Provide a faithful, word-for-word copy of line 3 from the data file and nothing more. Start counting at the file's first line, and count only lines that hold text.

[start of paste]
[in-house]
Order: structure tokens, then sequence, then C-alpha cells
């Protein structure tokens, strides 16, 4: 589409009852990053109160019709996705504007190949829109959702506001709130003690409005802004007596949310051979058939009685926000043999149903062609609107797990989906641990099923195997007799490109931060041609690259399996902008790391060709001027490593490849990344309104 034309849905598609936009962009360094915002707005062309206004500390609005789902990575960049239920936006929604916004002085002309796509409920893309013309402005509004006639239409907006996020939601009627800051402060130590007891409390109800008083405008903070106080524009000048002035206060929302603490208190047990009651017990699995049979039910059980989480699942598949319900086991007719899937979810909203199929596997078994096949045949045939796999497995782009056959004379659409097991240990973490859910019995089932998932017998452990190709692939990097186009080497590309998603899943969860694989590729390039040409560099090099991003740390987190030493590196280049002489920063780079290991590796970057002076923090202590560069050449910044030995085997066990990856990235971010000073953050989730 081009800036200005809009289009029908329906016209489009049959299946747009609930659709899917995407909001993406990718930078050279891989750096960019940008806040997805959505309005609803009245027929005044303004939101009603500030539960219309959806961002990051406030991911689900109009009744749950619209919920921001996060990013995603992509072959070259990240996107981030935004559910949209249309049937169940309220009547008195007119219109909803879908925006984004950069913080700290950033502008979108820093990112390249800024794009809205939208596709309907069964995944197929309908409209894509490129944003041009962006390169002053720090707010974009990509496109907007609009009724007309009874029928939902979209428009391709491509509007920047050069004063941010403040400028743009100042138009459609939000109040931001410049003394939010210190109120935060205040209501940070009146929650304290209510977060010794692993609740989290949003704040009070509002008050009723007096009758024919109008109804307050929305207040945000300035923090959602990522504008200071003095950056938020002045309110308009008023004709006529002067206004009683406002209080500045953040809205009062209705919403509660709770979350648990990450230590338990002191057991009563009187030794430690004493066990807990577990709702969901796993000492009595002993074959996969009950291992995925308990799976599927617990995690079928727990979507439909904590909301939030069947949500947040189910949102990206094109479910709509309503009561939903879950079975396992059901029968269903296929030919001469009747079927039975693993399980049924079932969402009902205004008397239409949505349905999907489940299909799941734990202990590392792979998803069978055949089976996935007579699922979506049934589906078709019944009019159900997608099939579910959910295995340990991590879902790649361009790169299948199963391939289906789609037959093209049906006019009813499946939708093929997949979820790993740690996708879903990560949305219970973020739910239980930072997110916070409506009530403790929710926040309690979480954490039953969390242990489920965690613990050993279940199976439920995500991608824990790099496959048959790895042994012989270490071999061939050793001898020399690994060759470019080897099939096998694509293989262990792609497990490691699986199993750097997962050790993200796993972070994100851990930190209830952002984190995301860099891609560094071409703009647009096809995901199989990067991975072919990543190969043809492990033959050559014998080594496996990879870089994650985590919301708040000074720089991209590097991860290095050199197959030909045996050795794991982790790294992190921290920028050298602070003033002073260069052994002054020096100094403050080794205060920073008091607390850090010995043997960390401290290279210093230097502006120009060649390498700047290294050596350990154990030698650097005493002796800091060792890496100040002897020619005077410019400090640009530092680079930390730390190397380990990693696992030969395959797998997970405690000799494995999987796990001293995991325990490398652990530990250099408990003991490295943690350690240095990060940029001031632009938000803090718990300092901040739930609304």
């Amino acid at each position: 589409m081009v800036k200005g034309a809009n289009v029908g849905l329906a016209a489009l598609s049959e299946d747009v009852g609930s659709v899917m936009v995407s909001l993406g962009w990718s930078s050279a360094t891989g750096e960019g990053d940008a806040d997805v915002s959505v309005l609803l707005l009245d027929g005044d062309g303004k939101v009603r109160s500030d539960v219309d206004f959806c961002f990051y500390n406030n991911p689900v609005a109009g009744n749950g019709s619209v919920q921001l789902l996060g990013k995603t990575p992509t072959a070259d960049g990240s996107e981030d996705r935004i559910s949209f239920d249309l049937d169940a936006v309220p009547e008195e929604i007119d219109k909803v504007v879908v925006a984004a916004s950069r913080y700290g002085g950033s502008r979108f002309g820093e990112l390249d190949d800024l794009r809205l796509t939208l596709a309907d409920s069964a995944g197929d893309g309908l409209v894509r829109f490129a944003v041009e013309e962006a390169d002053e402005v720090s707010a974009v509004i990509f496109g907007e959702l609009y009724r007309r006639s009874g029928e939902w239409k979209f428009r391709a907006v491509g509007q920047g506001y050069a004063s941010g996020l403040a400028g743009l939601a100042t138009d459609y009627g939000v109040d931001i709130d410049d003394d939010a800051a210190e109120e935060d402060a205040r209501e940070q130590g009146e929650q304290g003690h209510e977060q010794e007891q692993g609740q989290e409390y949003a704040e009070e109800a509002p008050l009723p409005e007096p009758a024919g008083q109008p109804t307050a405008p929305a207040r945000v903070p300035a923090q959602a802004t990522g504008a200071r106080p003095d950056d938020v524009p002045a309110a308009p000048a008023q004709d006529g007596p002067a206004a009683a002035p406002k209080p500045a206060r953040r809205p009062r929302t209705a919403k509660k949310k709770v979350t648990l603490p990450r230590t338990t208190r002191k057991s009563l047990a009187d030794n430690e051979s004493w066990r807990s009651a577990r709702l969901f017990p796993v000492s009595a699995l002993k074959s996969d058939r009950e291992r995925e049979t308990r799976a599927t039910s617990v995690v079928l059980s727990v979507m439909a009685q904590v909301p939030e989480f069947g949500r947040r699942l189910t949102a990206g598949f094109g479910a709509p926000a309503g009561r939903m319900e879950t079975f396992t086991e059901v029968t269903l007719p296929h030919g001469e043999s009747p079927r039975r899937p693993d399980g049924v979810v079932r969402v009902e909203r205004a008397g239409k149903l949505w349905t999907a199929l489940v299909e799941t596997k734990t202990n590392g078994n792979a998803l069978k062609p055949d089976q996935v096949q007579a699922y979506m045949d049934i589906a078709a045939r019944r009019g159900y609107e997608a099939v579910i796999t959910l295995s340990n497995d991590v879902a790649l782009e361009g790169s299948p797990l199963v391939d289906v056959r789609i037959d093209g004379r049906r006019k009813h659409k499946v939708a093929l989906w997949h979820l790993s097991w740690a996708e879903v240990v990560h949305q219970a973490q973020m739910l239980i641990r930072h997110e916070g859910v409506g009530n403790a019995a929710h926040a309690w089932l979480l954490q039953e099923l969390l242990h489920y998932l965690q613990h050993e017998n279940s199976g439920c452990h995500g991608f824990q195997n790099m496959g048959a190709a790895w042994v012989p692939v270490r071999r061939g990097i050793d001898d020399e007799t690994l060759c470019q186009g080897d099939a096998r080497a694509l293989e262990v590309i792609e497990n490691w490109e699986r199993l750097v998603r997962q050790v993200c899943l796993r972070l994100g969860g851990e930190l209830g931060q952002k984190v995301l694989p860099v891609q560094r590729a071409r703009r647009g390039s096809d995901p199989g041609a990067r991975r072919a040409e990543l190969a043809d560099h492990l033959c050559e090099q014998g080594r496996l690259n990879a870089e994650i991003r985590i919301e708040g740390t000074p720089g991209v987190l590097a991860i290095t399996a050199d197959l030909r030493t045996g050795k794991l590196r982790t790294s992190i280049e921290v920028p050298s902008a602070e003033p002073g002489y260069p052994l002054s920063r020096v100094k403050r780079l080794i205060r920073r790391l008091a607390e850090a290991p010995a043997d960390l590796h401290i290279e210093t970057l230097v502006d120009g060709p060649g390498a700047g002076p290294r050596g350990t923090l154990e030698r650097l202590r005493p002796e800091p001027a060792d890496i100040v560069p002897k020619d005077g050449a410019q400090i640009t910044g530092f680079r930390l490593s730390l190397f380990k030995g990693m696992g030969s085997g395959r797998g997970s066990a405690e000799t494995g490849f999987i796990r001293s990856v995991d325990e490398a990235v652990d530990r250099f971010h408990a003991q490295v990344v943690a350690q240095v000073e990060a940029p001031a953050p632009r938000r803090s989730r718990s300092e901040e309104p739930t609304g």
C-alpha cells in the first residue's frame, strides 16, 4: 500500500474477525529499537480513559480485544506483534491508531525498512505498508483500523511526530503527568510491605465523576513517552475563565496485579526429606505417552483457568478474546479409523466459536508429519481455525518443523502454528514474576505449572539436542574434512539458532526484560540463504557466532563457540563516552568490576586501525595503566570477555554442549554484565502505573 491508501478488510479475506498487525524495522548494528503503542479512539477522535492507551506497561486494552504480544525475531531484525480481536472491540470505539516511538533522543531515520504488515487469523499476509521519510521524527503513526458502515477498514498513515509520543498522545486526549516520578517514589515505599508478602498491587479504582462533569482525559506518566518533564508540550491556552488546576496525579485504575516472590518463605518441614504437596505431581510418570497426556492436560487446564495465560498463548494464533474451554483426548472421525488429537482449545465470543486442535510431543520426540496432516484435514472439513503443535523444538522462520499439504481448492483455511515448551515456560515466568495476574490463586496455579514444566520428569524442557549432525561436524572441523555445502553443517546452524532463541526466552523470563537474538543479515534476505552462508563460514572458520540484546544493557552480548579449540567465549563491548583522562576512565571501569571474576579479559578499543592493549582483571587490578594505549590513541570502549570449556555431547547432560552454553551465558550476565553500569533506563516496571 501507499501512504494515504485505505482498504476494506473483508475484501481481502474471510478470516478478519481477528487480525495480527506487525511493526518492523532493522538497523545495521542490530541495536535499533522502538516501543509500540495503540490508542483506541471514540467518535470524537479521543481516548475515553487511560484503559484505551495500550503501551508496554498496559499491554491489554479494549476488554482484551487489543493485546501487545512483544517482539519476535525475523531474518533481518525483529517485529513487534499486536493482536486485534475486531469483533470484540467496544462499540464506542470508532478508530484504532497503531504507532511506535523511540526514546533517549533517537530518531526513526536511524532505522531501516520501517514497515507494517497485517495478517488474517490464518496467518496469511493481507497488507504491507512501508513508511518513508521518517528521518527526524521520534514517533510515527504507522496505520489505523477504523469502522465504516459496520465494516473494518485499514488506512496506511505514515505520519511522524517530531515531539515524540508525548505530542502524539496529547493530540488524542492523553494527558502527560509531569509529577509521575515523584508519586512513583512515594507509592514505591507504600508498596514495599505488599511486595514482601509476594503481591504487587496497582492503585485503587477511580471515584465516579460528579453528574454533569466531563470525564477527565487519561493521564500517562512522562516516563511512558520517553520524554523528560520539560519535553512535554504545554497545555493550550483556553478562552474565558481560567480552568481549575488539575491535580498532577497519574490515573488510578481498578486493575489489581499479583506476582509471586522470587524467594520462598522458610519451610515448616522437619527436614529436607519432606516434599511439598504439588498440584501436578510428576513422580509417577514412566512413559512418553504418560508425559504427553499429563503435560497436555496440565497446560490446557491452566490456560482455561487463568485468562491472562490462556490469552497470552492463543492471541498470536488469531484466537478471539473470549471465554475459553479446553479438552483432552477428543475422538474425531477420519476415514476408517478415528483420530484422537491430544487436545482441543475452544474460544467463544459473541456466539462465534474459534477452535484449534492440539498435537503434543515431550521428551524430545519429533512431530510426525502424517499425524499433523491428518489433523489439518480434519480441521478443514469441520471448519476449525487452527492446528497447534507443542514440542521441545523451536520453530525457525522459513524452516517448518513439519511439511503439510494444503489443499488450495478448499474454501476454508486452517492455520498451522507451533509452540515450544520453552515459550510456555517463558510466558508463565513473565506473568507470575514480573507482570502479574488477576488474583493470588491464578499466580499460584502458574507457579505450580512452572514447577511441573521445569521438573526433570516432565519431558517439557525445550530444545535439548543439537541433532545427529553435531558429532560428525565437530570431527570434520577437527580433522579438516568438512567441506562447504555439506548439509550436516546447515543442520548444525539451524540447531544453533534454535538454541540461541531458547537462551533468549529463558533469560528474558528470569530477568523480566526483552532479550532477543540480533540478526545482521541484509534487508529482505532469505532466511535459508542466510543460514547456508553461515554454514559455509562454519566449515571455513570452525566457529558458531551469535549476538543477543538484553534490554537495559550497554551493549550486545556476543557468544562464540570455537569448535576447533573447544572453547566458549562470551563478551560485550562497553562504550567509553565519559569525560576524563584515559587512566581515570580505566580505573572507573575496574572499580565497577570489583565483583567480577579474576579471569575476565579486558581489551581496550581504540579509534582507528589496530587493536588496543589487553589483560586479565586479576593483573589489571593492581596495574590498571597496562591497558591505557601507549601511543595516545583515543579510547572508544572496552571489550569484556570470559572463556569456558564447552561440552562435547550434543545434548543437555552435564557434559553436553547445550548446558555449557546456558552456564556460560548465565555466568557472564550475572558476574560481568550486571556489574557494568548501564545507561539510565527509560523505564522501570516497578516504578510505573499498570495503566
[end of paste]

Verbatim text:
């Protein structure tokens, strides 16, 4: 589409009852990053109160019709996705504007190949829109959702506001709130003690409005802004007596949310051979058939009685926000043999149903062609609107797990989906641990099923195997007799490109931060041609690259399996902008790391060709001027490593490849990344309104 034309849905598609936009962009360094915002707005062309206004500390609005789902990575960049239920936006929604916004002085002309796509409920893309013309402005509004006639239409907006996020939601009627800051402060130590007891409390109800008083405008903070106080524009000048002035206060929302603490208190047990009651017990699995049979039910059980989480699942598949319900086991007719899937979810909203199929596997078994096949045949045939796999497995782009056959004379659409097991240990973490859910019995089932998932017998452990190709692939990097186009080497590309998603899943969860694989590729390039040409560099090099991003740390987190030493590196280049002489920063780079290991590796970057002076923090202590560069050449910044030995085997066990990856990235971010000073953050989730 081009800036200005809009289009029908329906016209489009049959299946747009609930659709899917995407909001993406990718930078050279891989750096960019940008806040997805959505309005609803009245027929005044303004939101009603500030539960219309959806961002990051406030991911689900109009009744749950619209919920921001996060990013995603992509072959070259990240996107981030935004559910949209249309049937169940309220009547008195007119219109909803879908925006984004950069913080700290950033502008979108820093990112390249800024794009809205939208596709309907069964995944197929309908409209894509490129944003041009962006390169002053720090707010974009990509496109907007609009009724007309009874029928939902979209428009391709491509509007920047050069004063941010403040400028743009100042138009459609939000109040931001410049003394939010210190109120935060205040209501940070009146929650304290209510977060010794692993609740989290949003704040009070509002008050009723007096009758024919109008109804307050929305207040945000300035923090959602990522504008200071003095950056938020002045309110308009008023004709006529002067206004009683406002209080500045953040809205009062209705919403509660709770979350648990990450230590338990002191057991009563009187030794430690004493066990807990577990709702969901796993000492009595002993074959996969009950291992995925308990799976599927617990995690079928727990979507439909904590909301939030069947949500947040189910949102990206094109479910709509309503009561939903879950079975396992059901029968269903296929030919001469009747079927039975693993399980049924079932969402009902205004008397239409949505349905999907489940299909799941734990202990590392792979998803069978055949089976996935007579699922979506049934589906078709019944009019159900997608099939579910959910295995340990991590879902790649361009790169299948199963391939289906789609037959093209049906006019009813499946939708093929997949979820790993740690996708879903990560949305219970973020739910239980930072997110916070409506009530403790929710926040309690979480954490039953969390242990489920965690613990050993279940199976439920995500991608824990790099496959048959790895042994012989270490071999061939050793001898020399690994060759470019080897099939096998694509293989262990792609497990490691699986199993750097997962050790993200796993972070994100851990930190209830952002984190995301860099891609560094071409703009647009096809995901199989990067991975072919990543190969043809492990033959050559014998080594496996990879870089994650985590919301708040000074720089991209590097991860290095050199197959030909045996050795794991982790790294992190921290920028050298602070003033002073260069052994002054020096100094403050080794205060920073008091607390850090010995043997960390401290290279210093230097502006120009060649390498700047290294050596350990154990030698650097005493002796800091060792890496100040002897020619005077410019400090640009530092680079930390730390190397380990990693696992030969395959797998997970405690000799494995999987796990001293995991325990490398652990530990250099408990003991490295943690350690240095990060940029001031632009938000803090718990300092901040739930609304």